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Use by date vs. best before date: what is the difference?

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Best before dates are labelled on foods that would not normally pose a risk to human health if consumed after the stated date. As the name suggests, the food is likely to be 'best' before the given date. This does not mean that the food cannot be consumed after that date, and it's often the case that these foods can be consumed after the stated date. Use a common sense approach: if it looks and smells ok, use it. Remember, sometimes foods have alternative uses when they are past their 'best': soft tomatoes are not nice in a salad, but can be excellent for making fresh pasta sauces. We say waste not, want not.
'Use by' dates, on the other hand, should be taken very seriously.  Use by dates are given to foods which, as the people that know these things say, "from a microbiological point of view are highly perishable and are therefore likely after a short period to constitute an immediate danger to human health".  Think chicken - you don't want to eat chicken that is out of date as it could be very dangerous. Of course, you should also use common sense alongside referring to use by dates: if the food smells bad and otherwise seems a bit dodgy, pass on it. It could be the case that the food had not always been stored as it should have been, and is therefore dangerous even though it's within its use by date.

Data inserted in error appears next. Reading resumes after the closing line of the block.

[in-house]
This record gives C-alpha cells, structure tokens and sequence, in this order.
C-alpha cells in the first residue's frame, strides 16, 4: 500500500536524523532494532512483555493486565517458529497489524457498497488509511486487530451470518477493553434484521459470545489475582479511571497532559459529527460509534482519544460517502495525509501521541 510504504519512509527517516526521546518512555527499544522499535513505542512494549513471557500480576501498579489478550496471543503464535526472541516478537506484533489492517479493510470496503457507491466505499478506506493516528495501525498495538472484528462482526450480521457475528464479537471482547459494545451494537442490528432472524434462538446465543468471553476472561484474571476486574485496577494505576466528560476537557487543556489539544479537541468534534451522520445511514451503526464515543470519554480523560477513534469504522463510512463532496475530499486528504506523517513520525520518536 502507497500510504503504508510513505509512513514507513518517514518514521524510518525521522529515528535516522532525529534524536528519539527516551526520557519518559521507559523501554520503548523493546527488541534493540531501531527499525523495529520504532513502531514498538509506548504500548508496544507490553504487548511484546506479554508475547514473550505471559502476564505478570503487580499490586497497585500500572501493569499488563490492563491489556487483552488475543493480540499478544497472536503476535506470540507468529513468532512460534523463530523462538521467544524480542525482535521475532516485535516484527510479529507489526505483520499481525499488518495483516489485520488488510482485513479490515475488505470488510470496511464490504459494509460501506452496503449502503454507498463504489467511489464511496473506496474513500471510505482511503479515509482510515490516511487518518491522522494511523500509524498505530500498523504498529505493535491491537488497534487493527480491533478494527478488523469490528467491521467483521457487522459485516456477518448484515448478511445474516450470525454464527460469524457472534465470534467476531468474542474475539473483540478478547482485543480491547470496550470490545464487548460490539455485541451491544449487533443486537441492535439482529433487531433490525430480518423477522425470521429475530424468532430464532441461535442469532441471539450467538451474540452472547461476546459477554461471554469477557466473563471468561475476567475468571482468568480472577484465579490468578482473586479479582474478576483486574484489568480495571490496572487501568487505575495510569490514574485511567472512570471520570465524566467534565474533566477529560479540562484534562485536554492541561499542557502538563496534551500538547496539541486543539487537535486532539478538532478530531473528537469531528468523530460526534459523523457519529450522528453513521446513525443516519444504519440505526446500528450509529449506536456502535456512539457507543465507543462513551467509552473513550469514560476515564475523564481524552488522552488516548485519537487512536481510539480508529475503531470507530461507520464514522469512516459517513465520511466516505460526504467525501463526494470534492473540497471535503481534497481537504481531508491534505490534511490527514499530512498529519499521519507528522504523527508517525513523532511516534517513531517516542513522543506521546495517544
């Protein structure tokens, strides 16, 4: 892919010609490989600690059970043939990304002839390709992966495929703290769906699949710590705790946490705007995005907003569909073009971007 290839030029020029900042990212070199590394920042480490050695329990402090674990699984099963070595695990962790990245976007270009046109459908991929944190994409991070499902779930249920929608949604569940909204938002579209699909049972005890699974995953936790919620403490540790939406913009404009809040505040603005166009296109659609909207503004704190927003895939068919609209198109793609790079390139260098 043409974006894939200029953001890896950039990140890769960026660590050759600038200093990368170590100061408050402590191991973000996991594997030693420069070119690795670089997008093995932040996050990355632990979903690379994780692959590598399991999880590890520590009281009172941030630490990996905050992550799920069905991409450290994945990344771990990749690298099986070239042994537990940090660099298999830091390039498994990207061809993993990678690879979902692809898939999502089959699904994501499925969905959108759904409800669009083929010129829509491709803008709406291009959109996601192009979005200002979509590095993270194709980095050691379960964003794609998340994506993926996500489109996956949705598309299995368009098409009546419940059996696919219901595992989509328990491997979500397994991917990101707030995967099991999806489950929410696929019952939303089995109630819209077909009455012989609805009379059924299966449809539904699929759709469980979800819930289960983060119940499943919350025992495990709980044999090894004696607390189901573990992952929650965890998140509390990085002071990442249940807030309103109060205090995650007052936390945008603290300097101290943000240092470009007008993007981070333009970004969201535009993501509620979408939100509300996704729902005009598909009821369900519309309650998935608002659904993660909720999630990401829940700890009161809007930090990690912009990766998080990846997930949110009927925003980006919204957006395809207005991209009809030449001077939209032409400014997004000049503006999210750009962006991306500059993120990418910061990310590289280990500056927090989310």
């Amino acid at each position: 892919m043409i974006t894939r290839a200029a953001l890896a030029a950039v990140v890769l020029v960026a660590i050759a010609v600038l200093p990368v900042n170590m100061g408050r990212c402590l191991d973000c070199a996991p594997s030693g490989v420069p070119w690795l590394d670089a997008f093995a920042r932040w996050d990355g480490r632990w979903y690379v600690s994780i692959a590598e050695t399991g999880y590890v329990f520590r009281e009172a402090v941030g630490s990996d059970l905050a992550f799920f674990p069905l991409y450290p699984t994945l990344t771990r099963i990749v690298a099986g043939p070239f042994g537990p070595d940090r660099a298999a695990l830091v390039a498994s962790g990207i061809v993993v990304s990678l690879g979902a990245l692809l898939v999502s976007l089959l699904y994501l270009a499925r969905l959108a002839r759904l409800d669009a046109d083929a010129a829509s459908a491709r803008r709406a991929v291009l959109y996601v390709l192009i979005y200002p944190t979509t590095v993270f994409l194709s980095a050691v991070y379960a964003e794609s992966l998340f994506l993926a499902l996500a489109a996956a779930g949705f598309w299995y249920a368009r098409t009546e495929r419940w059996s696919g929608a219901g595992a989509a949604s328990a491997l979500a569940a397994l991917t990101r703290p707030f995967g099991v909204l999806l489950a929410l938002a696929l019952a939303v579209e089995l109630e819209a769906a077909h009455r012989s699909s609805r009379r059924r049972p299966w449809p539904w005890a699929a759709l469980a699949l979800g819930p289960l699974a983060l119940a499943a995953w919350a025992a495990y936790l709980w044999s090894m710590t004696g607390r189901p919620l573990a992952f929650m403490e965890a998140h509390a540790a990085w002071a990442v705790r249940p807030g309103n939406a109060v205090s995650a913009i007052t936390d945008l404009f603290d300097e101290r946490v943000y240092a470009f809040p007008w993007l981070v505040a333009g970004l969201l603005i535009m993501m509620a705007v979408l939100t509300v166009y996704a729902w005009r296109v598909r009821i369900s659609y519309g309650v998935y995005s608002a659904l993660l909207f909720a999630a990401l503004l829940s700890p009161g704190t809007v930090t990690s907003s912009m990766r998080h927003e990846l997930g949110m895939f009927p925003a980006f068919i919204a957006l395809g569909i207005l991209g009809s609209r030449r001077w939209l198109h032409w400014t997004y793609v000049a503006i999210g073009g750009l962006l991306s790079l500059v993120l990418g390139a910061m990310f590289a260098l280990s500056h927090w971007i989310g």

You should know which foods you need to be strict with by looking out for use by dates. If it says "use by", it means use by.  If it says "best before", it means best before. Simple!
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User Answers:
Re: Use by date vs. best before date: what is the difference?
Smart shopping is my answer to this. I try to do a good clear out before I shop and also rotate the food that I have in the cupboard. This avoids the difficulty of food going out of date. Check out this article
   |   February 05, 2012 04:48 PM Delete
Re: Use by date vs. best before date: what is the difference?
I always go by look and smell of foods. I've bought dairy products that should last another few days and frequently they are off. I think this is because shops leave trollies of milk and food stuffs outside stores while their back store men are busy? They are left in the sun/heat when they are supposed to be refrigerated.
   |   April 18, 2011 04:55 PM Delete

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